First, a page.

I was a senior citizen and retired when I got involved with the horse world. Since that time, my wife and I have both been taking riding lessons and own our horses. As one who is interested in history, I was curious about how horses got to this country. I heard many accounts about it. But I decided to research it myself. Here is some of what I found.
Horses did exist in prehistoric America, but they died out before any human saw them. According to some scientist, a great plague swept across the Americas and wiped them all out except for a few survivors. Those survivors probably crossed over the land bridge and spread to all corners of the globe except Australia and Antarctica. Others say it was the “Ice Age” that forced the horse to cross the land bridge in search of food.
Obviously, horses are here. So then how did they get back to this continent?
It is generally accepted it wasn’t until the arrival of the Spaniards that horses were reintroduced to the Americas and they quickly multiplied. All horses in North America today are descendants of those European horses.
It was on Christopher Columbus’s second voyage in 1493 where he brought the horse back to North America, specifically the Virgin Islands. Queen Isabella gave Columbus a variety of breeds to take with him on his voyage. They were of Spanish and Barb bloodlines and included the powerful Andalusian, the hardy Sorraia and the gaited Spanish Jennet. They were domesticated but were also a very valuable war tool.
Spanish conquistadors, like Cortez in 1519, used them in their conquest of the Americas Indian culture. Until the arrival of the Spaniards, the Native Americans he encountered had never seen horses.
The Native Americans believed Christopher Columbus and the Conquistadors were Gods. Many, who did not submit to the demands of the Conquistadors, were easily killed by these mounted Gods. The Native American believed the thing that carried the mounted Gods into battle had to be valuable, so like the Gods who rode them, the horse was feared.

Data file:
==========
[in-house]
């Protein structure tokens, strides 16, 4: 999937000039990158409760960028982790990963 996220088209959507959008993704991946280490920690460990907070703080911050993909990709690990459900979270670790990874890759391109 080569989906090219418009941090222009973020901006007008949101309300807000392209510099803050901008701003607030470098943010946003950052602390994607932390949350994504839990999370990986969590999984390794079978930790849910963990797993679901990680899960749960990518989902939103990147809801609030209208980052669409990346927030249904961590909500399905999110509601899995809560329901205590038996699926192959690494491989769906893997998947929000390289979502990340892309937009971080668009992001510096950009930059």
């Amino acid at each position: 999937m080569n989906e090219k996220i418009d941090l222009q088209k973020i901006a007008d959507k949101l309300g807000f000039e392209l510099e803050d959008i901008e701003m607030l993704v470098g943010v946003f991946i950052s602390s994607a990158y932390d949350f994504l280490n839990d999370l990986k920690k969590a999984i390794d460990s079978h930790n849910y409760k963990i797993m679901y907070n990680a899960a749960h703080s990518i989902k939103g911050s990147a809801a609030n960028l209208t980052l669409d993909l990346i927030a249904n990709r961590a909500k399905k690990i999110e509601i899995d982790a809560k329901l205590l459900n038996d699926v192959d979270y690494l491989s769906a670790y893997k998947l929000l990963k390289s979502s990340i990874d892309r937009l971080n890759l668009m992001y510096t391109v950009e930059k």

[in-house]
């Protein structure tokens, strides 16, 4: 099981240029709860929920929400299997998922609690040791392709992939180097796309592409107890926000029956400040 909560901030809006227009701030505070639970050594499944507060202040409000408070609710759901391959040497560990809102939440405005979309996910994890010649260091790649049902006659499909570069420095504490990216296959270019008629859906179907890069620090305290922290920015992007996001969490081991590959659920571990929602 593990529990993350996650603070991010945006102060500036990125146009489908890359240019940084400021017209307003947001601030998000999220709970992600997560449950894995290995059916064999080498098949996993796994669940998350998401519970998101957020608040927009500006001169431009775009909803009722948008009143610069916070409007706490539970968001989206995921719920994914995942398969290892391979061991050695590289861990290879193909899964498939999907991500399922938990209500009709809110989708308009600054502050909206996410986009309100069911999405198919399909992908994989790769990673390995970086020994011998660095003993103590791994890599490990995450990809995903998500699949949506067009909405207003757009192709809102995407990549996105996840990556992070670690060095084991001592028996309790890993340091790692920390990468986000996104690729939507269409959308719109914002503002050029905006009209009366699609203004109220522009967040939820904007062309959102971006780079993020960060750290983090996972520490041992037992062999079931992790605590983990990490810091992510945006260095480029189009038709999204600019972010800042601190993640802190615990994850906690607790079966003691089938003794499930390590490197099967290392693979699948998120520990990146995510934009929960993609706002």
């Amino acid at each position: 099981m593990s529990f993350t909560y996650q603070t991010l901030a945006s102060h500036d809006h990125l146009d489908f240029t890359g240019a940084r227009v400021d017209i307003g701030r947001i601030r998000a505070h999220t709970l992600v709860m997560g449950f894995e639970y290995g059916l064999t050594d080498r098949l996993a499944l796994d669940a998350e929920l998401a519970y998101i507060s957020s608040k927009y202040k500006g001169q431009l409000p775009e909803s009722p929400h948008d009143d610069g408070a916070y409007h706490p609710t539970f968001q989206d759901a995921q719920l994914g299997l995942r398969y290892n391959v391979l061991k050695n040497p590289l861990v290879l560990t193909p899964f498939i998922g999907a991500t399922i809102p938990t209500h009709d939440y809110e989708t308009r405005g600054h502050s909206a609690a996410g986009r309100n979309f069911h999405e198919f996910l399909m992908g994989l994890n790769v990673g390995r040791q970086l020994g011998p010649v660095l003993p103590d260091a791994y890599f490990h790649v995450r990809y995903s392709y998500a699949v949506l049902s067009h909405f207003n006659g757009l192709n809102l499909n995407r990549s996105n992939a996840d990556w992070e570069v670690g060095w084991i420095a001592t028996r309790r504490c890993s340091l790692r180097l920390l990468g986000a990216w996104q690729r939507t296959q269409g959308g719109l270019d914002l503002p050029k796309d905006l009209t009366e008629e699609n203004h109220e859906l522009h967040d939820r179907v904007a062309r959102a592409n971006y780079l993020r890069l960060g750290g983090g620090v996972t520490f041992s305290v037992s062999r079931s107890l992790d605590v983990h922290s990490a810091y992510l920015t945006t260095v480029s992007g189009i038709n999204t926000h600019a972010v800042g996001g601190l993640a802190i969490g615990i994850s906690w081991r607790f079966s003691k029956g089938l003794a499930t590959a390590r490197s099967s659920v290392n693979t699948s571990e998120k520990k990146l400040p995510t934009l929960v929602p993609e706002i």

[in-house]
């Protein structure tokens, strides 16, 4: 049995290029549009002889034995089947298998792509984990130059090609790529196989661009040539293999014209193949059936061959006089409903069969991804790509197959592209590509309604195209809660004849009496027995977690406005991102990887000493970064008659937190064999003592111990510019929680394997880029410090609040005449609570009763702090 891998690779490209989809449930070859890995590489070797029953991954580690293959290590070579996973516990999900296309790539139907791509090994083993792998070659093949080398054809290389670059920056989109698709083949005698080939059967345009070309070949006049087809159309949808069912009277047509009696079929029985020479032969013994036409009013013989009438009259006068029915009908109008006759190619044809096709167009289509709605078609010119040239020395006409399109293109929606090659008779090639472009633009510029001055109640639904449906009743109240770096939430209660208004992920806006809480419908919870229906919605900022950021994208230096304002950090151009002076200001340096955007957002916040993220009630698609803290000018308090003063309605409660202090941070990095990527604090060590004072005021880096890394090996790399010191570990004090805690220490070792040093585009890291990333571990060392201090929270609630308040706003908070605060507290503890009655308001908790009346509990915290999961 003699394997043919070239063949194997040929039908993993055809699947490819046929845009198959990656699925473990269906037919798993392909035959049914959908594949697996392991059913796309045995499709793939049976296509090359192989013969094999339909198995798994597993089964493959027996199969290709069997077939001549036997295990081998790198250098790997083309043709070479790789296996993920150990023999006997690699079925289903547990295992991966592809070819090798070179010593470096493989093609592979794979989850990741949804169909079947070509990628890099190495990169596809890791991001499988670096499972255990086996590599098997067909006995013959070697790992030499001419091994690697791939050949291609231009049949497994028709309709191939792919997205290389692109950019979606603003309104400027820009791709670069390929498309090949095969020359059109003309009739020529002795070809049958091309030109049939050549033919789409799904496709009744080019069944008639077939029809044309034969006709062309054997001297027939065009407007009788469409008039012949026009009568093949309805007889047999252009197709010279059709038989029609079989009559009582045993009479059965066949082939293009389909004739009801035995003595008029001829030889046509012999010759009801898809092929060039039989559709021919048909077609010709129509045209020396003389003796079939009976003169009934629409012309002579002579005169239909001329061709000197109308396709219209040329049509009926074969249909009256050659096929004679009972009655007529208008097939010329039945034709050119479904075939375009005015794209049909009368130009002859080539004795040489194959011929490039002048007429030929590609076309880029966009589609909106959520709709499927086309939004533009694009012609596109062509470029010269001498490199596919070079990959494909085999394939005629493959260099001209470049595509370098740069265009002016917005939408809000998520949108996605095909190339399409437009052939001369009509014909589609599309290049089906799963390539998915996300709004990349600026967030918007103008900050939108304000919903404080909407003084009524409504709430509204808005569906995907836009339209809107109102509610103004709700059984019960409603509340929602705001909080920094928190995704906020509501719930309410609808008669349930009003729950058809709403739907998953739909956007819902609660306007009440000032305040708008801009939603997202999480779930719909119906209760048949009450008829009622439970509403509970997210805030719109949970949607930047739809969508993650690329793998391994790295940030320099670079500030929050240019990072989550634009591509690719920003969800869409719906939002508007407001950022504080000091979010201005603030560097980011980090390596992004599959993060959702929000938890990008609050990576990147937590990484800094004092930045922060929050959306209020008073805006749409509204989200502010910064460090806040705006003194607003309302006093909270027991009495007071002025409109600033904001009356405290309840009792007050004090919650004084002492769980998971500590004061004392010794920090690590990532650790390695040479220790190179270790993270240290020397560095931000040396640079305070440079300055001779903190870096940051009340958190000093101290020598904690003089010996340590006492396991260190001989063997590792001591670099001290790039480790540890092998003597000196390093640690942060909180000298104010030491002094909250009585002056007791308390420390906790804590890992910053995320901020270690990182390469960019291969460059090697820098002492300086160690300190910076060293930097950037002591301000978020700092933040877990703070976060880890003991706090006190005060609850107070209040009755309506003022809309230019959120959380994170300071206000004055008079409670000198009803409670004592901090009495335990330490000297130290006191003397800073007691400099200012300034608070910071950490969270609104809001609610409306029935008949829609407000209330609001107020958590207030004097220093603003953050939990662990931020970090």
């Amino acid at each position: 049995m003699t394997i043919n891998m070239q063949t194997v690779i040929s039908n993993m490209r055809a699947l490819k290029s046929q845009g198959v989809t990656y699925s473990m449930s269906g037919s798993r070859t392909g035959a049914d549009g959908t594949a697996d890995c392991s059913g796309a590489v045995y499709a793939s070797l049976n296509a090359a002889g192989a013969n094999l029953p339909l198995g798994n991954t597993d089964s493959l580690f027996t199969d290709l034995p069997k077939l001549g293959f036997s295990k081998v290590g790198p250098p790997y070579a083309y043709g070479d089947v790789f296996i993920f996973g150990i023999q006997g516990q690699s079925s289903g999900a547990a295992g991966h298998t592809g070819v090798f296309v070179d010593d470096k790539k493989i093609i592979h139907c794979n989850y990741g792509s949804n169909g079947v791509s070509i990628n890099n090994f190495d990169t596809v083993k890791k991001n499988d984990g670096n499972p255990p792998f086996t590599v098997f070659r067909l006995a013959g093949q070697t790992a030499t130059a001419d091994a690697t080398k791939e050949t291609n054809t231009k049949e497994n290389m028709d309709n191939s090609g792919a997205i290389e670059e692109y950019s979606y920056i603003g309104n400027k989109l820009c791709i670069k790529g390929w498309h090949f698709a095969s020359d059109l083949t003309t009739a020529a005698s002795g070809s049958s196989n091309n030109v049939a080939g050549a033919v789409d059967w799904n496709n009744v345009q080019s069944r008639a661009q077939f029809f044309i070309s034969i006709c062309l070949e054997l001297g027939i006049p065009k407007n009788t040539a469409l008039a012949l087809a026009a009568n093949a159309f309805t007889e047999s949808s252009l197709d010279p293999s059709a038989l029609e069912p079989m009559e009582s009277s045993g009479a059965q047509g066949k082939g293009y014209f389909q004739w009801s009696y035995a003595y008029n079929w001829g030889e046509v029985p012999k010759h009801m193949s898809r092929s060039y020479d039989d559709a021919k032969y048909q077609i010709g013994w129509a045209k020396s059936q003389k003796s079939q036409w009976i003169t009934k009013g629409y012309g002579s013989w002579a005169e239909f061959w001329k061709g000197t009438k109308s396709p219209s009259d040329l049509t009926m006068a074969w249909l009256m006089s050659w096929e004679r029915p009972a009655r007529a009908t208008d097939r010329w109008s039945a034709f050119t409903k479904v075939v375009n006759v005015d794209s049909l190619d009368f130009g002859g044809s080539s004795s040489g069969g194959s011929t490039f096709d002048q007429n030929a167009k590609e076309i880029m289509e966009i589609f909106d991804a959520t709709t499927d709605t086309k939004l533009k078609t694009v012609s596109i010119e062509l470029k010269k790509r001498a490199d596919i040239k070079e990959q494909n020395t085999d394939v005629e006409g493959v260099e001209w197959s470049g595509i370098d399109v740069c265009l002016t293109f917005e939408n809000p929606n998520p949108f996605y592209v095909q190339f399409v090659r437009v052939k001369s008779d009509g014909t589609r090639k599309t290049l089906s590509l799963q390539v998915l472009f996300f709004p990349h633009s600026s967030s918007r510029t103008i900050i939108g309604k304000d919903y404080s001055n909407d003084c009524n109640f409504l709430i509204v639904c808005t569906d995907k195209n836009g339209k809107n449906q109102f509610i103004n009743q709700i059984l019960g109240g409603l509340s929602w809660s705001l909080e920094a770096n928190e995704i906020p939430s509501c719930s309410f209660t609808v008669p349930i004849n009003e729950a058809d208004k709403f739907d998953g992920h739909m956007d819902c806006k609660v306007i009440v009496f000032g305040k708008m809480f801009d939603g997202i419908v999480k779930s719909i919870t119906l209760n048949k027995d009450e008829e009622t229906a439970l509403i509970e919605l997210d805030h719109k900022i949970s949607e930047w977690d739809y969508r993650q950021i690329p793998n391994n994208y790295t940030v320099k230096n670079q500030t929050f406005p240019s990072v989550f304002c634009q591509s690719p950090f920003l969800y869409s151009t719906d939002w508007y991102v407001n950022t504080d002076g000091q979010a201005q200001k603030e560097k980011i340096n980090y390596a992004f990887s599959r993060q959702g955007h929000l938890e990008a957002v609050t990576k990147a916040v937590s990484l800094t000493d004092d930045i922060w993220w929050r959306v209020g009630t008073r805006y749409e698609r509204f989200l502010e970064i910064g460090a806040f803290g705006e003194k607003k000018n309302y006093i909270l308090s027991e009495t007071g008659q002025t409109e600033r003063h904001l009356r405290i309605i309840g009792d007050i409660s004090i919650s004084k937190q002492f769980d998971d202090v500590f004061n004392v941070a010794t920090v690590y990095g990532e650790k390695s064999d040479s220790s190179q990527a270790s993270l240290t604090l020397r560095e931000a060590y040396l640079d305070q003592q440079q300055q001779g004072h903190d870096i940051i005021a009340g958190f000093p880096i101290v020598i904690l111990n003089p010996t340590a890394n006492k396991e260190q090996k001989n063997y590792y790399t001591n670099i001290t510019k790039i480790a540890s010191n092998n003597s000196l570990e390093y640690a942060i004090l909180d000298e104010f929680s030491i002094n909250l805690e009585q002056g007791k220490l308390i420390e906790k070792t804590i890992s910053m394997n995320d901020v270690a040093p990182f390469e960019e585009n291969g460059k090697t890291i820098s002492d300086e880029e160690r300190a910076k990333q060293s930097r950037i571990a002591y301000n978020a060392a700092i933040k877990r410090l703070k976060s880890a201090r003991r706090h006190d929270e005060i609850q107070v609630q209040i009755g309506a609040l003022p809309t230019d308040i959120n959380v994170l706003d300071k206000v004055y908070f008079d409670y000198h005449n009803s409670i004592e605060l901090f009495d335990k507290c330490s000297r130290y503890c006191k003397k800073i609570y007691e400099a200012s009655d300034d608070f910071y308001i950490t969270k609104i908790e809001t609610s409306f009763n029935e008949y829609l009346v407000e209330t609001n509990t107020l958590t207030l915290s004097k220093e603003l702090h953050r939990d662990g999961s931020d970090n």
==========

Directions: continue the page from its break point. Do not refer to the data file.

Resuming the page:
Eventually some of the horses were captured during battle. Off the shores of the Americas were wrecked ships. Some of the horses on them swam ashore and formed wild herds. These domesticated horses were smaller and suited to the travel restrictions imposed by the size of the ships. Horses captured by the Native Americans were eventually tamed and trained. And it is from these horses that the American horse history begins.
According to American author and photographer, John S. Hockensmith, the natives were forbidden to ride horses. Riding them would be punishable by death. The Spaniards knew that if the natives got horses they would rebel. Natives were kept in total fear until an Indian uprising in 1680 in Santa Fe. The settlers fled, leaving behind 3,000 horses.
The horse’s arrival in the Americas had a big impact on the Indian culture. Once the horses were trained, they could now kill buffalo while mounted. The horses could be used for trade and status and they could travel farther distances to better winter and summer grounds. By the 19th century, horses were impeded into the American way of life. They had may jobs. Cowboys used them to handle cattle. City dwellers used them for horse-drawn public transportation and hauling freight. Even though steam powered equipment was available, sometime labor provided by the horse was thought to be
more efficient. New York city used over 130,000 horses. As a result, in 1866 the first ASPCA was created.
Today, there ae many descendants of those horses in America, including, Arabian, American Paint, Thoroughbred, Mustang, American Quarter Horse, American Warmblood, Morgan, and Appaloosa. All of them used in various forms of recreation, work, and competition.
*The earliest member of the horse family is the appropriately named “dawn horse,” or “Eohippus.” It dates back 55 million years.
*Paul Revere borrowed a mare from merchant John Larkin to use in the famous ride.
*In the early 20th century, cars were believed to be an environmentally friendly solution to horse drawn carriages because horse poop and carcasses polluted the city. One city horse could produce between 15 and 30 pounds of manure day. *Plowing a 40-acre field with a team of horses took a 19th century American farmer approximately 16 ten-hour days That farmer and his team would also walk 330 total miles walking back and forth along the furrows.
*The first trans-continental U.S. mail service delivery was made in October 1858 via John Butterfield Company’s stagecoach. The trip took 22 days and over 2800 miles to complete.
*In 1900, there were 15,000 horses in New York City. They produced enough manure in one year to create pile 175 feet high, covering an acre of land, and breeding 16 billion flies.
*There are about 58 million horses in the world.